By Nisha Rikhi
Child poverty is on the rise with 4.3 million children living in poverty in the UK. It is characterised by children sleeping in a cold bedroom, going to school hungry and missing out on school trips because their parents can’t afford to pay for them. Unfortunately, the current pandemic has made child poverty even more noticeable. This is due to the rising unemployment among working adults. According to Citizens Advice, 3 in 10 people with children under 18 are facing redundancy. This means that there will be more children living in households that are in a state of flux, unsure when or if the parent who has lost their job will be able to get another job. If a family finds itself without a steady income, children could find themselves being the odd one out because they have to wear second-hand clothes or use hand-me-down textbooks. All of this suggests that urgent action is required to reduce child poverty.
There are many steps that Britain can take to reduce child poverty. The Bevan Foundation has suggested that Britain could do this by increasing household income through increasing participation of mothers in the labour market and maximising the take up of free school meals and school uniform grants. Increasing uptake of free school meals and school uniform grants would help reduce child poverty as families would have access to state funds to ensure their children are fed and clothed during the school term-time. The government could also make eligibility rules more lenient so that more families with children qualify for in-work welfare benefits. According to Citizens’ Advice, 6% of a working family’s income comes from welfare support and singe parents with low incomes get 42% of their income from welfare support. This suggests that making more working families eligible for in-work benefits would reduce the number of children living in poverty.
In the current climate, it is young people who have been predominately affected by the rise in unemployment due to Covid-19. Part of the problem is that child poverty affects children’s abilities to do well at school. The Children’s Society says that children who are eligible for free school meals are less likely to get A* to C grades at GCSE then their wealthier classmates. This means that children who have grown up in poverty often have fewer qualifications or worse grades which directly impacts their employability.
However, there are steps that Britain can take to reduce youth unemployment. Hire the Youth has suggested that encouraging entrepreneurship would reduce youth unemployment. This is because Britain’s economy is fuelled by small businesses and teaching children the skills needed to run a business would enhance the independence of young people.
Offering paid rather than unpaid internships to young people would also reduce youth employment. This is because offering a basic wage alongside high quality training would increase engagement of young people and enhance their industry specific and transferable skills which would increase their employability. An example of this is the government’s Kickstart Scheme which has created high-quality six-month work placements for young people. Increasing work experience opportunities would help reduce youth unemployment. This is because allowing students to experience a variety of different workplace environments will help to prepare them for the world of work and broaden their opportunities to be employed.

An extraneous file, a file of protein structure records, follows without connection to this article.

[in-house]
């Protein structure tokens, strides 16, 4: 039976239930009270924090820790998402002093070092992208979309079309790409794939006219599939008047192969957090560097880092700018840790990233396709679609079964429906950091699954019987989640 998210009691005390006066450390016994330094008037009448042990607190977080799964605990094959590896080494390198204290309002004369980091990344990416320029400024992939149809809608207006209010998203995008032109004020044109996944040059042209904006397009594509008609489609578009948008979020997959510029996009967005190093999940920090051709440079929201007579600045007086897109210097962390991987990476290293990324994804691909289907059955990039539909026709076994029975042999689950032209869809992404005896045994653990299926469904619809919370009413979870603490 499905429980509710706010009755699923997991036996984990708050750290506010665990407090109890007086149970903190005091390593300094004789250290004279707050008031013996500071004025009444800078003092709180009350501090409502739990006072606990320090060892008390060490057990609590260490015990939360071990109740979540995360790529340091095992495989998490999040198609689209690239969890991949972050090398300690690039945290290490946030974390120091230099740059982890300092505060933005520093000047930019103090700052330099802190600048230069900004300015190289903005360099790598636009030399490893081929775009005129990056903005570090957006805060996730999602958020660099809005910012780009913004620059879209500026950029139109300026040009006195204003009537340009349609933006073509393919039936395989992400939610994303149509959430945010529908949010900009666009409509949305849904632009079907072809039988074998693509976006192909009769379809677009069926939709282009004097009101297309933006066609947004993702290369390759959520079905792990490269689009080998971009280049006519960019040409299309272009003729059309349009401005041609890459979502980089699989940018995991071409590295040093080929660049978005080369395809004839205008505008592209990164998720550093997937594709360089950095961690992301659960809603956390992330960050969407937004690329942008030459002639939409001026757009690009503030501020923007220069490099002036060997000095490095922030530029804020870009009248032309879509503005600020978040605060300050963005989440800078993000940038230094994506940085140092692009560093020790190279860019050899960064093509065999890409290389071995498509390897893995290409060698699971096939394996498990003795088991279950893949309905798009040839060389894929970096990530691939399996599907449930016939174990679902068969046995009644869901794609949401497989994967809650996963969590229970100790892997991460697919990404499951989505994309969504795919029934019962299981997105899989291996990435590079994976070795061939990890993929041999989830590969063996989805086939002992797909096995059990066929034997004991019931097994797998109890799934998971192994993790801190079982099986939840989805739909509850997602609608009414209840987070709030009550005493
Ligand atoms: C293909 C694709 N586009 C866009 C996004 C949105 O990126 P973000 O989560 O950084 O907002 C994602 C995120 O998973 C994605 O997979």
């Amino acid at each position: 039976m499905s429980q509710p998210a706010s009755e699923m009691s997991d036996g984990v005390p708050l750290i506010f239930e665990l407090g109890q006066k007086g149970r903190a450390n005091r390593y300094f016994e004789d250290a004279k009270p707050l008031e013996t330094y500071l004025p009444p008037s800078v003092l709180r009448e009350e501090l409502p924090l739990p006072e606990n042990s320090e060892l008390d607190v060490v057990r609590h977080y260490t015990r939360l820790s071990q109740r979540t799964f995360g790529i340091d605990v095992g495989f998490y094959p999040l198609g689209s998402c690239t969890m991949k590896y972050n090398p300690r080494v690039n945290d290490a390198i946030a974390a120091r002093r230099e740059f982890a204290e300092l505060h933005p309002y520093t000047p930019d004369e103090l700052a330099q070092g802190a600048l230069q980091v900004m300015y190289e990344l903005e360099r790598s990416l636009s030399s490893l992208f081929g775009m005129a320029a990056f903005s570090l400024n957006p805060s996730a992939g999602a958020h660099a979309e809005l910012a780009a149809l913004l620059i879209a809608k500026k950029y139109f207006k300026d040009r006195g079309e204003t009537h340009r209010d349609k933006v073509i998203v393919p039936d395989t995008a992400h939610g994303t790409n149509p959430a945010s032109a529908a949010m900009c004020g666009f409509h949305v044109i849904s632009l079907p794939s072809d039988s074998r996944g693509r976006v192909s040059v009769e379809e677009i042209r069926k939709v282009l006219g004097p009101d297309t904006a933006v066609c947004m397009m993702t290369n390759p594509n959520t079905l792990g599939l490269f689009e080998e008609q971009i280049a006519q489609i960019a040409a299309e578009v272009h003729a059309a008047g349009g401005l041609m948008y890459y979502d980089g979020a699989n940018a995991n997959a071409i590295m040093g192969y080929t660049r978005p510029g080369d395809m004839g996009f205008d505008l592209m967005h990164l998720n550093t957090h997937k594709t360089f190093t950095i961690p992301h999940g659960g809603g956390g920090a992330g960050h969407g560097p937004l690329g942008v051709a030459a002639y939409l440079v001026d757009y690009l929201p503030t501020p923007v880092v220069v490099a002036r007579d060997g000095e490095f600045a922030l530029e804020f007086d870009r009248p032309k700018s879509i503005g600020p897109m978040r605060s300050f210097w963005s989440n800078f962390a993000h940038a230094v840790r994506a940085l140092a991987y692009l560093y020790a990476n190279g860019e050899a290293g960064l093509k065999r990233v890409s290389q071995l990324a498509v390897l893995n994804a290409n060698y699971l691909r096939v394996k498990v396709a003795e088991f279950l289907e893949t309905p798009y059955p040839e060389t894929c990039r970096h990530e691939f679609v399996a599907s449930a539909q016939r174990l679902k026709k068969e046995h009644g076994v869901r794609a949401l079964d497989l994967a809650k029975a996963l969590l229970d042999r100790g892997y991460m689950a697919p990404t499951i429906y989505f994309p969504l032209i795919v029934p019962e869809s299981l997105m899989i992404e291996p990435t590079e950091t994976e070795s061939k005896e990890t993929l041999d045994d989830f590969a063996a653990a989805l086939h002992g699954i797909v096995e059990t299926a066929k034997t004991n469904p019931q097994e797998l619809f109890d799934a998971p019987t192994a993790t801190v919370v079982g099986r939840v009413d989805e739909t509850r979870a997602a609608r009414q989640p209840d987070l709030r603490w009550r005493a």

Finally, improving apprenticeships would also reduce youth unemployment. This is because the focus should be on developing industry specific skills and upskilling young people which would make them more employable. Deploying all of these options would reduce youth employment as businesses will have a wider labour market to recruit from and a hand in developing the skills that are vital to their industries. This would benefit society as it would reduce the number of people on welfare, reduce crime and increase the tax base that would allow for increased government spending.
 The Children’s Society, Ending Child Poverty https://www.childrenssociety.org.uk/what-we-do/our-work/ending-child-poverty>
 Citizens Advice, An unequal Crisis (Citizens Advice, 2020) < https://www.citizensadvice.org.uk/about-us/our-work/policy/policy-research-topics/work-policy-research-surveys-and-consultation-responses/work-policy-research/an-unequal-crisis/>
 The Children’s Society, Effects of Living in Poverty < https://www.childrenssociety.org.uk/what-we-do/our-work/ending-child-poverty/effects-of-living-in-poverty>
 The Bevan Foundation, Seven ways to reduce child poverty. (The Bevan Foundation, 2015) https://www.bevanfoundation.org/commentary/seven-ways-reduce-child-poverty/#:~:text=So%2C%20what%20should%20be%20done%20about%20child%20poverty%3F,quality%20of%20provision%20…%207%20Leadership%20and%20Commitment>
 Citizen’s Advice, Just About Managing (Citizens Advice, 2016) < https://www.citizensadvice.org.uk/Global/CitizensAdvice/Work%20Publications/JustAboutManaging-final.pdf>
 The Children’s Society, Ending Child Poverty < https://www.childrenssociety.org.uk/what-we-do/our-work/ending-child-poverty/effects-of-living-in-poverty>
 Hire the Youth, Ways to Reduce Youth Unemployment. (Hire the Youth, 2017) < https://www.hiretheyouth.org/reduce-youth-unemployment/#:~:text=Ways%20to%20Reduce%20Youth%20Unemployment%201%20Encourage%20Entrepreneurship,A%20national%20levy%20scheme%20for%20skill%20shortage%20areas>
 Federation of Small Businesses, Kickstart Scheme < https://www.fsb.org.uk/campaign/kickstart-scheme.html>